Notre Dame Sisters mark 150 years in P.E.I.

By  Doreen Beagan, Catholic Register Special
  • September 6, 2007

{mosimage}CHARLOTTETOWN, P.E.I. - A century-and-a-half ago, a small spark was ignited in this tiniest of Canadian provinces on Canada’s east coast.


“Marguerite Bourgeoys was such a spark. She founded the Congregation of Notre Dame in Montreal, and then she started a stable-school in 1658. Two centuries later, her Sisters who came to teach in this diocese had the same spark. On this weekend and in this Mass they — and we — celebrate with joy and thanksgiving their 150 years of service among us.”

Charlottetown is the second oldest English diocese in Canada. From the very beginning in 1829, its bishops saw education as essential for producing local priests and opening the doors of professional and political life for their people.

The third bishop, Peter MacIntyre, was very aware that ethnic tensions existed among his Scottish, Irish, Acadian and Mi’Kmaq Catholics.

“He worked particularly hard to bond his diverse flock to a specifically Catholic culture, and to elevate that culture to a level of political and intellectual strength,” writes historian Dr. Heidi MacDonald.

He asked the highly regarded Congregation of Notre Dame to send teachers to open an Academy for girls. Four sisters arrived in September 1857 and began teaching in a small wooden house in the east end of Charlottetown. They started with 15 students; soon they had 200, including boarders. Girls continued to come from across the island and Eastern Canada, and a few years later, the present five-storey brick convent was built to accommodate them all.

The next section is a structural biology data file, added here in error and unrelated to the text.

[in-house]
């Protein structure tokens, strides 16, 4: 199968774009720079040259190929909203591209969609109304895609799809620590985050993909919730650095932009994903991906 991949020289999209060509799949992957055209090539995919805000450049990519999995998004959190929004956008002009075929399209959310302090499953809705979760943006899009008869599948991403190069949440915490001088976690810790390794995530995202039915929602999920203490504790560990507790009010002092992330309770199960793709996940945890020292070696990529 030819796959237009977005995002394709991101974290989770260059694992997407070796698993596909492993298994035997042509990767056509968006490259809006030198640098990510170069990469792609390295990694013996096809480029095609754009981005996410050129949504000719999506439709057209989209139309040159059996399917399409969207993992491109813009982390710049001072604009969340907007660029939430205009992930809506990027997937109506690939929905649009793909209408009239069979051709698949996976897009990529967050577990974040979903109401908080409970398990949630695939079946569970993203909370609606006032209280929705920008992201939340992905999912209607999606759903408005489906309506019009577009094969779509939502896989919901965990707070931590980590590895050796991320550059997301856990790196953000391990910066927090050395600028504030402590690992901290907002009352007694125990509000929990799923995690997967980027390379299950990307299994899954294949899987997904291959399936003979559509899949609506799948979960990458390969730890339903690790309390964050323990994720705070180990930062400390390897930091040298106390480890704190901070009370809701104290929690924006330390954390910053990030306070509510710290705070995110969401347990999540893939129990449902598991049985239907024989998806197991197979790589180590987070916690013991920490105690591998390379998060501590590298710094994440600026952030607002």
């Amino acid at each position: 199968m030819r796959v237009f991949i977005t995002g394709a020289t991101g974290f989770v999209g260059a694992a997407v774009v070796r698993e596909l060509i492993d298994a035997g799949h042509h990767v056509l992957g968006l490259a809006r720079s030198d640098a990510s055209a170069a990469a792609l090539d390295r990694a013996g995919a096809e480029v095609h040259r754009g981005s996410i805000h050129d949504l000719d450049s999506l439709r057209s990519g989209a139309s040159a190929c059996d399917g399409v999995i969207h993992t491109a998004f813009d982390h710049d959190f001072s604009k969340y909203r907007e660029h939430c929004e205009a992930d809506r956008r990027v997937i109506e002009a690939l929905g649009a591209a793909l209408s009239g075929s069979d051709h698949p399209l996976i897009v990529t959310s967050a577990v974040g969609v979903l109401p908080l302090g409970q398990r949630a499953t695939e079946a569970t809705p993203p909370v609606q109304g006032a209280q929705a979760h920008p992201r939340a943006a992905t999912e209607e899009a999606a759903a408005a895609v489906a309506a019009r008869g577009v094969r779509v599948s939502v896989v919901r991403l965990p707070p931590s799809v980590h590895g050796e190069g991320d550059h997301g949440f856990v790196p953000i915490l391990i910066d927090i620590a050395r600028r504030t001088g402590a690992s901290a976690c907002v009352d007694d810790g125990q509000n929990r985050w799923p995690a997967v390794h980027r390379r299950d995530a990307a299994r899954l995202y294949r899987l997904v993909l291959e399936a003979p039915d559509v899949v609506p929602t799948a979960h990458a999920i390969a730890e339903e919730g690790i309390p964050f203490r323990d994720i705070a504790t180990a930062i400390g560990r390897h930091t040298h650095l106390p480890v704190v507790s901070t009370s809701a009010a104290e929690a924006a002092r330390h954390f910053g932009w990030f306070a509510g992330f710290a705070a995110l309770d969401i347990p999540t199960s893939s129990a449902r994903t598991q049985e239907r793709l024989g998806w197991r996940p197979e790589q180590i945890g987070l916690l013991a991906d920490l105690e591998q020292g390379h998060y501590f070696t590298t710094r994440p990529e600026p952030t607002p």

The basic curriculum was enriched with religious education, homemaking and domestic skills, arts, crafts, music and eventually office training.

“Deportment and respect for people were high on the agenda,” recalled former student Catherine Hennessey.

Soon after settling in, the Sisters opened a second school, St. Joseph’s, for under-privileged children in the west end of town. The first day, 92 pupils greeted the two teachers. In its first 20 years, the school had 1,300 students. It lasted 111 years.

“Some things were different in our schools,” said Sr. Elizabeth Dunn, one of the last principals at St. Joseph’s. “We integrated special needs children, and also taught the children of freed slaves. We taught the children to be compassionate and accepting, and to treat all people with respect.”

Within 20 years of setting foot in the diocese, the Sisters had also opened four schools in rural P.E.I. By 1870, the diocese had a cathedral school, a school for boys, several convent schools and St. Dunstan’s University.

“Island Catholics had access to some of the highest quality education available in Canada at that time,” said MacDonald.

But a century later schools consolidated, convent schools gave way to a public education system and the Sisters’ activities changed.

{sidebar id=2}“Today some work in parish ministry, some visit seniors’ homes, some tutor students, others have a ministry of prayer for the many intentions that come to us by way of phone calls, letters and personal contacts. In these ways we continue to proclaim by our entire life the Good News of a God of love,” said Dunn.

In P.E.I., the Sisters of Notre Dame represent a link between the present generation and the pioneer Catholics who laboured and sacrificed to give Islanders both faith and learning, said Fougere. They played an important role in making Bishop MacIntyre’s dream for his people and their descendants become reality.

“The little spark they ignited in this little diocese on the eastern coast of Canada instilled a great desire for education that has lasted till this day. May that spark never die,” he said.

(Beagan is a freelance writer in Charlottetown, P.E.I.)

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